A panel discussion hosted by the Information Technology and Innovation Foundation on April 24 at the Rayburn House Office Building in Washington, D.C., examined the case for switching from motor fuel taxes to road user charges or RUCs to provide monetary support for the Highway Trust Fund.
Moderated by ITIF President Robert Atkinson, the panel included Susan Howard (seen above), the American Association of State Highway Transportation Officials program director for transportation finance and director of the BATIC Institute.
She explained that one of the reasons many state departments of transportation are currently pilot testing RUC programs – also known as vehicle miles travelled or VMT programs – is that there is “recognition of the need to capture revenue from alternatively fueled vehicles (AFVs),” which do not pay motor fuel taxes.
“The one thing we’ve heard from state DOTs is that they’re mindful that upping the number of AFVs on the road will impact [fuel tax] revenues – and a RUC or VMT program seems the best way to address that issue most effectively,” Howard noted.
ITIF’s Robert Atkinson added that another reason RUCs are “gaining ground” is that “it appears really for the first time since we’ve looked at this issue that there is very serious interest from Congress. That’s fantastic; that’s really new.”
He noted that his organization published a detailed report on RUC programs – dubbed A Policymaker’s Guide to Road User Charges –on April 22 to convince Congress to pass legislation directing the U.S. Department of Transportation to take the lead in establishing a national RUC system based on Global Positioning System data taken from both passenger vehicles and commercial trucks. ITIF noted in its report that a three- to five-year “transition period” will be necessary to provide time for the USDOT to develop a national RUC payment system.
“Road user charges are the most viable and sustainable long-term ‘user pay’ option for the federal government to both raise adequate and appropriate revenues and provide the federal share of funding for the nation’s surface transportation system,” ITIF argued in its report.
One example of that “serious interest” comes from remarks made by Rep. Peter DeFazio, D-Ore., chairman of the House Transportation and Infrastructure Committee, and Ranking Member Rep. Sam Graves, R-Mo., at the AASHTO 2019 Washington Briefing in February.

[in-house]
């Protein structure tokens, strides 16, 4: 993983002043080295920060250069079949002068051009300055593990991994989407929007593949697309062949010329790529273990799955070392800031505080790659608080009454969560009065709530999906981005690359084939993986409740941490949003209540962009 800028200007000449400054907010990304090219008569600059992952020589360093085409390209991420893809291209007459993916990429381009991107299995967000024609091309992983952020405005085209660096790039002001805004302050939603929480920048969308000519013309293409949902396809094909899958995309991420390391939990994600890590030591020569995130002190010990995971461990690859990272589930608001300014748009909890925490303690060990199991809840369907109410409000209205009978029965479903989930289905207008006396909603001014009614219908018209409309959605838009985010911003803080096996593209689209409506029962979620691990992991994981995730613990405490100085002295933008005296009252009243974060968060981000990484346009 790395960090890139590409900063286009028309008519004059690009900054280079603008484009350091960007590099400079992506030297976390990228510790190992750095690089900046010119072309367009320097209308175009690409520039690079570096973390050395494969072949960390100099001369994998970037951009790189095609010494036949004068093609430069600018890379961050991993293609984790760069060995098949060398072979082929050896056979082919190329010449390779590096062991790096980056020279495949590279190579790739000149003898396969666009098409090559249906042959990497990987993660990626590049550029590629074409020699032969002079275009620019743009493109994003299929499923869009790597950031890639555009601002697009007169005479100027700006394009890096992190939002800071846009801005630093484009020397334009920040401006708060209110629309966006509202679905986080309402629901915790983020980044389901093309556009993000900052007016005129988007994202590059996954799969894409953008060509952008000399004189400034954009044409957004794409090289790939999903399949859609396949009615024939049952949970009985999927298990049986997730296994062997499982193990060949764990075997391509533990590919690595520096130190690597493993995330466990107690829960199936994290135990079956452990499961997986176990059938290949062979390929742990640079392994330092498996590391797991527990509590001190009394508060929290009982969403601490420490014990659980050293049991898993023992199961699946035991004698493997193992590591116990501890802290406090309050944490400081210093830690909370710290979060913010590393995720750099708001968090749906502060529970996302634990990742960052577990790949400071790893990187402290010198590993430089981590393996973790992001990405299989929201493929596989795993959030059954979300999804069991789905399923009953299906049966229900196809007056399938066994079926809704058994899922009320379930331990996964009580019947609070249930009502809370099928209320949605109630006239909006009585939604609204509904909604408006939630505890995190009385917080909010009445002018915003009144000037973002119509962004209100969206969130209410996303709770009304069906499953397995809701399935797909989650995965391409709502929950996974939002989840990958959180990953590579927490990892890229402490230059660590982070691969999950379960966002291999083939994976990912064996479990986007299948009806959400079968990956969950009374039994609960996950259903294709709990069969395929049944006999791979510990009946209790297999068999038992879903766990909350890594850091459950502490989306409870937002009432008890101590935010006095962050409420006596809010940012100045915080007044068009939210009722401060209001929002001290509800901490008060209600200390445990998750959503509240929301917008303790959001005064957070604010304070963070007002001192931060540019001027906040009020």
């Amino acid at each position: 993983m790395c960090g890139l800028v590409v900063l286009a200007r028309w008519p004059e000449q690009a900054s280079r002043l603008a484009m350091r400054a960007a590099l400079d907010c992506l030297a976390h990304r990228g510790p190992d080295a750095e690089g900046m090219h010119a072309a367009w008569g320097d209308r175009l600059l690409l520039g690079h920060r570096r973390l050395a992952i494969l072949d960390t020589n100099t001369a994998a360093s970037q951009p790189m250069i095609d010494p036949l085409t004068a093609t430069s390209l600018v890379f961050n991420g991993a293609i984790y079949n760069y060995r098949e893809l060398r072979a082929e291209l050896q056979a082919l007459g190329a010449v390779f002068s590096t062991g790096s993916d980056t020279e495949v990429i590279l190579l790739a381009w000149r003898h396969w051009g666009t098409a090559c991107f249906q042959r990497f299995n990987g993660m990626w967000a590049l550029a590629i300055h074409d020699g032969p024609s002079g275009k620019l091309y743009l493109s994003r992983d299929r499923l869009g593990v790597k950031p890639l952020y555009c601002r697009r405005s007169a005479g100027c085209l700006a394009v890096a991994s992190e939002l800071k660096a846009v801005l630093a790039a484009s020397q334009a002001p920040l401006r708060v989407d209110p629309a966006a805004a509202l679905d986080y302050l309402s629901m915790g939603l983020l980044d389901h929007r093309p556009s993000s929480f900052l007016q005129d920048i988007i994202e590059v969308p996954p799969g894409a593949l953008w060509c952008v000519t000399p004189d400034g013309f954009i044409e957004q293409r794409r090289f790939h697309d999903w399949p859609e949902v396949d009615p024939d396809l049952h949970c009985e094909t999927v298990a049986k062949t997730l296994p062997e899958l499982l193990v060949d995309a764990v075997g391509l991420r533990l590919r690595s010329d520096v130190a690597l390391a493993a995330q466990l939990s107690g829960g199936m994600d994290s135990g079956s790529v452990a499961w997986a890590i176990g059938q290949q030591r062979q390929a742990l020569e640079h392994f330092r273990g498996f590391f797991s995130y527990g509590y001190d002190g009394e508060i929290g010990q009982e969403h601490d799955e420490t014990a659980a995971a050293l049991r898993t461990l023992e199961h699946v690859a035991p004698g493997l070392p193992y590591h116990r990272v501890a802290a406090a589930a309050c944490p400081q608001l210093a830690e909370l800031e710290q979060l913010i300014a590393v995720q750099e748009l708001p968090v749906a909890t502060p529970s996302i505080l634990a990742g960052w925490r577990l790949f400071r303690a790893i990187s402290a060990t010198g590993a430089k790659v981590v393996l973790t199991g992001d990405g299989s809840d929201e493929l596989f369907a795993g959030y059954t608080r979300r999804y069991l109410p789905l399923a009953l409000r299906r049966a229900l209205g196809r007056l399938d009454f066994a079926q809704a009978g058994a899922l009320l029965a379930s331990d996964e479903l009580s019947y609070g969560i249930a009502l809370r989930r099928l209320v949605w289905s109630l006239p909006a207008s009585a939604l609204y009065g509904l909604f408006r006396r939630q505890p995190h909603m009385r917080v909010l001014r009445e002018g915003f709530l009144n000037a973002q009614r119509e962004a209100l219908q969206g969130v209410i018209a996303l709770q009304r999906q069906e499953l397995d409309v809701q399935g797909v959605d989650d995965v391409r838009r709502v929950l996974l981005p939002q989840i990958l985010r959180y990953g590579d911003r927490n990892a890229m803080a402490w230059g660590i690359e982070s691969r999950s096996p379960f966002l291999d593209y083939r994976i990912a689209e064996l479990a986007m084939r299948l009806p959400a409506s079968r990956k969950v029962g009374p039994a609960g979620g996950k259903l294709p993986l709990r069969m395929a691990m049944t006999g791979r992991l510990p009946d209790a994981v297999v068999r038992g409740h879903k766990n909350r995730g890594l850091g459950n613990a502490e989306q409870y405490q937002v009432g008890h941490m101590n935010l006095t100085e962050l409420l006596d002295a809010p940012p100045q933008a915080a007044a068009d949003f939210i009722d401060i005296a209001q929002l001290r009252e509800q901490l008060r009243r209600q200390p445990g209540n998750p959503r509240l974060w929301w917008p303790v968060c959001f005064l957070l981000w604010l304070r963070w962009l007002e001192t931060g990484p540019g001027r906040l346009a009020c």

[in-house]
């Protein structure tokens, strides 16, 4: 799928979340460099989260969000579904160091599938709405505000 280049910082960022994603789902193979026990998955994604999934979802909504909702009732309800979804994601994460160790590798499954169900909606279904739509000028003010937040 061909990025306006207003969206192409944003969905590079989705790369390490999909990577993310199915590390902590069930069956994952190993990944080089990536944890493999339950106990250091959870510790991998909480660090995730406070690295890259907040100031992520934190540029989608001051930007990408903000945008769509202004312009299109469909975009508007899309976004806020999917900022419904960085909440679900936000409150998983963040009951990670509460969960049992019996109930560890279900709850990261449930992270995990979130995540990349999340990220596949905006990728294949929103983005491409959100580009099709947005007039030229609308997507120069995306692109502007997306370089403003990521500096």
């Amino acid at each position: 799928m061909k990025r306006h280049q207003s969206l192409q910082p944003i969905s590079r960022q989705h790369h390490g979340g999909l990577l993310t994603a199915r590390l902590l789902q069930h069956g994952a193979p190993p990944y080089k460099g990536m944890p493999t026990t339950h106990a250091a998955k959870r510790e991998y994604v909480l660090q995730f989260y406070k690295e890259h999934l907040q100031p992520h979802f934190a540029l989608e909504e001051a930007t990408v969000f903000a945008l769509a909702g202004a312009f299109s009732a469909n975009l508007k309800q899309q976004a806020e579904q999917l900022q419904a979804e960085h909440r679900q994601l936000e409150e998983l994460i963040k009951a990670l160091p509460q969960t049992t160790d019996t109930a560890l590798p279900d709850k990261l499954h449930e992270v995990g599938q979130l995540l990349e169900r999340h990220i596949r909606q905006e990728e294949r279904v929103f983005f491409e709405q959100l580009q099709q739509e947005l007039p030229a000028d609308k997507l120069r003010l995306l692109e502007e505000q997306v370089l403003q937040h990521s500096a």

Rep. DeFazio noted at the briefing that as his committee draws up an infrastructure bill, he plans for it to have a national VMT pilot program included within it. “This is something Sam [Rep. Graves] and I agree on,” Rep. DeFazio said. “It will be easier to do that for commercial vehicles, maybe move to a weight/mile tax. I think there is some promise there.”
Marc Scribner, a senior fellow with the Competitive Enterprise Institute, also vouched for switching to a VMT program in testimony before the House Ways and Means Committee in early March.
“Fuel consumption is becoming an increasingly poor proxy for highway use,” he said. “Looking toward the long-run where motor fuel tax increases would be both ineffective in raising revenue and highly regressive, a number of states in recent years have been piloting new mileage-based revenue collection technologies and practices, which are variously known as mileage-based user fees, road usage charges, and VMT taxes. All refer to the same approach where users are directly charged based on the distances – and perhaps weight of the vehicle – they drive, which is as close to optimal road charging that current technology permits.”
Yet there are several issues switching over to an RUC programs would entail, emphasized AASHTO’s Howard during the April 24 panel discussion.
“There are privacy and data concerns: not so much about the issue of ‘tracking where I travel’ but more so around the security of the data as we have seen multiple [data system] breaches lately,” she emphasized. “It is important to look at how [RUC] data will be collected and handled.”
Another concern is the administrative costs of an RUC system. “The cost of collecting the fuel tax is minimal, but that will go up significantly with an RUC program,” Howard pointed out. “It costs roughly 2 percent of revenue to collect the fuel tax; that goes up to 18 percent in some cases with an RUC program.”
Yet ITIF argued in its report that “an RUC system has the capacity not only to raise needed revenues but also to provide additional benefits, including more efficient use of transportation infrastructure, reduced environmental and social externalities, and ancillary benefits to users in the form of information for drivers.”